Any organization, practice or product is driven by four key pillars. These pillars are Process, People, Platform and Practice. The same hold true for Microservices as well.
In the upcoming blog series, we will look at what each of the pillar means to a Microservices based application and in the current blog, we shall focus on the first pillar which is ‘Process’.
In a high level, Agile is the overarching methodology that fits Microservices well. There are a few key elements that are mandatory for a Microservices architecture which is not required for a Monolithic application. These elements are
- At the beginning of Microservices development, at least 3-4 sprints need to be dedicated to define their Software architecture, Infrastructure architecture, DevOps architecture, Standard guidelines and practices for Microservices. This is very important to avoid massive rework and failures later. The general naming convention followed for these sprints is called “Foundation sprints”
- Once development has started, multiple parallel scrum teams need to run the Microservices that are in development respectively. A scrum of scrums needs to run, aligning the different delivery goals of the independent Microservices to an overall goal of the product release.
- Testing Strategy needs to be different for Microservices application. Microservices should not rely on manual testing. Since the Microservices are smaller in scope, the time required for this automation testing is generally small and is simple.
Usually, Automation testing is the major factor in driving a faster ‘release to market’. A Microservices success without Automation Testing would not be possible.
The types of automated tests each Microservice should develop are:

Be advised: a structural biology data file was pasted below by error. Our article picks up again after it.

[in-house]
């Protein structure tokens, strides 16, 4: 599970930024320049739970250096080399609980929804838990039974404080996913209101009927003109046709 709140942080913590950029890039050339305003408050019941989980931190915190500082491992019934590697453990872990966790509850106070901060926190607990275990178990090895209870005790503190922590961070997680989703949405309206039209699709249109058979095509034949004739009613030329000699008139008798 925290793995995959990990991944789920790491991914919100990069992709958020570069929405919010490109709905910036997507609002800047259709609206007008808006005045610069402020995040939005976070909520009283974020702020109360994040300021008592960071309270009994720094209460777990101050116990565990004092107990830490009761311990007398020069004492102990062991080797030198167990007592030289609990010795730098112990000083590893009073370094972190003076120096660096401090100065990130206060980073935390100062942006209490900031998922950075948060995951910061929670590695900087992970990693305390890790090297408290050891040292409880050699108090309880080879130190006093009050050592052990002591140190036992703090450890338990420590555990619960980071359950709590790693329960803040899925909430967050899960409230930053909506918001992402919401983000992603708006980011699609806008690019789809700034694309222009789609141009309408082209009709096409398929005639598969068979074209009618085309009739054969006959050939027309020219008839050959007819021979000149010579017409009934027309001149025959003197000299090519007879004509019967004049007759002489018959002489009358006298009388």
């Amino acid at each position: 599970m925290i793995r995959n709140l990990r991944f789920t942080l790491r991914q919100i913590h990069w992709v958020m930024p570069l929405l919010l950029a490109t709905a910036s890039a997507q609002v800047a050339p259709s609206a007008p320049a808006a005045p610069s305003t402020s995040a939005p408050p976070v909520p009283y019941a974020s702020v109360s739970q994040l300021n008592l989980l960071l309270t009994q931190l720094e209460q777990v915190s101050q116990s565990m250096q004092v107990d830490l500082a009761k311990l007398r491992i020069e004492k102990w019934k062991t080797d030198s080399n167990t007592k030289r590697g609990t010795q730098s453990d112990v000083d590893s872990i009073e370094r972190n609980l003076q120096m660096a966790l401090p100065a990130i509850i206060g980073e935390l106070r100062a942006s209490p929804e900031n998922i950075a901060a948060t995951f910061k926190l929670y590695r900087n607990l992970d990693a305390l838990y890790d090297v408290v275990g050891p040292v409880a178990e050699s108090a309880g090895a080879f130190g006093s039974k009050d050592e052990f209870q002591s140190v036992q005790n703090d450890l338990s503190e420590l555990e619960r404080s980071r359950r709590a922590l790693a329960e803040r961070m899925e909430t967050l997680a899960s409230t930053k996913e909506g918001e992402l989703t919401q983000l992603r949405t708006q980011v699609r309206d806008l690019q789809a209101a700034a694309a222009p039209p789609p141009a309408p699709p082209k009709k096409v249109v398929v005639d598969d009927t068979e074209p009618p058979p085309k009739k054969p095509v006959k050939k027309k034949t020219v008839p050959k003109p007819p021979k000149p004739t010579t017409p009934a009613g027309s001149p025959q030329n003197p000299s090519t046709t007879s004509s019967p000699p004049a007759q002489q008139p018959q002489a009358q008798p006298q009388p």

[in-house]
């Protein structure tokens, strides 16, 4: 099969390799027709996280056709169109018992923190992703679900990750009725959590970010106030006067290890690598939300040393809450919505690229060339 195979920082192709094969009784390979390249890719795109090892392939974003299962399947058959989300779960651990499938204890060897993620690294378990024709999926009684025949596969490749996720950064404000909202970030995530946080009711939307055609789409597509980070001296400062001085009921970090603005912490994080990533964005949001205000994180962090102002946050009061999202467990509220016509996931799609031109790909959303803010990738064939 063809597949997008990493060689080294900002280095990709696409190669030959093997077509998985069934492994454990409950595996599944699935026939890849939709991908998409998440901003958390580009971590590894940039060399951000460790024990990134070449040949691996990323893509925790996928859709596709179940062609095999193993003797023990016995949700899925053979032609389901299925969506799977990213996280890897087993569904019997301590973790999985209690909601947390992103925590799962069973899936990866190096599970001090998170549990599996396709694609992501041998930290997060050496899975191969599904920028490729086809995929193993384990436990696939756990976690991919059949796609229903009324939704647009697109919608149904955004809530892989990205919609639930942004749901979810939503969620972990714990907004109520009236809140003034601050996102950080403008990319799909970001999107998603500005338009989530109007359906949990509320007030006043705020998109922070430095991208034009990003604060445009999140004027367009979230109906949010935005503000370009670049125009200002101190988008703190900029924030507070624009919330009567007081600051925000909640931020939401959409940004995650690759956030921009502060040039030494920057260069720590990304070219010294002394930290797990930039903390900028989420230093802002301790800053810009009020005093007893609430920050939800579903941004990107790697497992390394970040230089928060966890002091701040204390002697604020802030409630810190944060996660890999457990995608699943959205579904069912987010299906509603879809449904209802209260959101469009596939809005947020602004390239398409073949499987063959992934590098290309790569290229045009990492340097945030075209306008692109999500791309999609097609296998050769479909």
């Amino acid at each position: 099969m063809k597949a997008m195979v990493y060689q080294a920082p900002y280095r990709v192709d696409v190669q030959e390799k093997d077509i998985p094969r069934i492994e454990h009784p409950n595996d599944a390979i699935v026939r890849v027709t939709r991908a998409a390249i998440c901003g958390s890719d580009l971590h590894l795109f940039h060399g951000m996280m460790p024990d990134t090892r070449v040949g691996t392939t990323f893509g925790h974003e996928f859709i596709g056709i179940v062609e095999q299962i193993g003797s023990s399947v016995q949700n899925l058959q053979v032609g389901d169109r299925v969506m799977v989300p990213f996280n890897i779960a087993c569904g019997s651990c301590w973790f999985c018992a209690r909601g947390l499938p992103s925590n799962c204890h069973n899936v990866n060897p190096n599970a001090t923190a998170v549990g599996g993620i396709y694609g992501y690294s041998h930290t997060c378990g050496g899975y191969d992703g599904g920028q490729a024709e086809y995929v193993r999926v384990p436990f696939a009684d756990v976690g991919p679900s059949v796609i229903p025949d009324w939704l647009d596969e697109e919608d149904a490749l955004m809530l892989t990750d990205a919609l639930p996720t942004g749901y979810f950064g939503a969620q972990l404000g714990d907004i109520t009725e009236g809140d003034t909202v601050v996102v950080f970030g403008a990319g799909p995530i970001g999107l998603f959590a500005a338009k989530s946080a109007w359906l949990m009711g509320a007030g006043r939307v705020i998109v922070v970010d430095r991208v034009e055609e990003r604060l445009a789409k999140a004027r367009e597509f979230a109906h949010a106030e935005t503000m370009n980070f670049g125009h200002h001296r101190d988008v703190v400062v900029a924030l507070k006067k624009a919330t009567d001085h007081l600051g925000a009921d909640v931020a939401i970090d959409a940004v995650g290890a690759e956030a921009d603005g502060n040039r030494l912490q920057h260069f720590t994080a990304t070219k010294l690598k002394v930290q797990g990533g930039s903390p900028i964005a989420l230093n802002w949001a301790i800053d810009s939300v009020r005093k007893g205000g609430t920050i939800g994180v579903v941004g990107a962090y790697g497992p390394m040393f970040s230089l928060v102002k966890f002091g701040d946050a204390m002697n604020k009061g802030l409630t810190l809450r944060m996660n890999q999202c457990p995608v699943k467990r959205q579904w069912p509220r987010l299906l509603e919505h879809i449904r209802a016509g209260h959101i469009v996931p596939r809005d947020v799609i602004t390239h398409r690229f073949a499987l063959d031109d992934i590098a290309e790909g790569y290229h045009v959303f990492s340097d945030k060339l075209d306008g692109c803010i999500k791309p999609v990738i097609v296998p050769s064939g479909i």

- Unit Tests
- API Tests
- Event Driven Integration tests
- Saga Automation tests
- Contract Tests
- End to End Tests
Again, like any other application, these tests follow a pyramid with the highest being number of unit test cases to the lowest being End to End tests.
- A standardized DevOps process needs to be defined for all the Microservices . IaC and pipeline as a code needs to be adhered. It is highly anti productive to define this process for each Microservice. IaC and Pipeline code library needs to be made available from which each of the Microservices can be chose from. If really needed, Microservices can even alter it for their need. This needs to be specifically called out as a task during scrum planning.
- Dependency management needs to be highlighted explicitly during planning and developers should have the habit of tracking where their Microservices are used and thus ensure that their versioning strategy does not affect the dependents. It is highly recommended to use a specialized Microservice dependency tracking system to do this.
- Release process needs to be automated from end to end for Microservices. The stages for the release pipeline and the approval authorities needs to be set in place from the very beginning.
- Periodic audits needs to be conducted to ensure that Microservices are adhering to the prescribed guidelines.
We will further look at the other 3 pillars in the upcoming blogs. Stay tune for more!
Latest posts by Jothi Rengarajan (see all)
- Predicting ROIs to a Microservices Migration – Sowing Seeds to Success - May 22, 2019
- The 4 Pillars of Microservices: Process – The Fulcrum of Strength (Part 1) - May 22, 2019
- Saga – The key differentiator of Microservices - April 26, 2019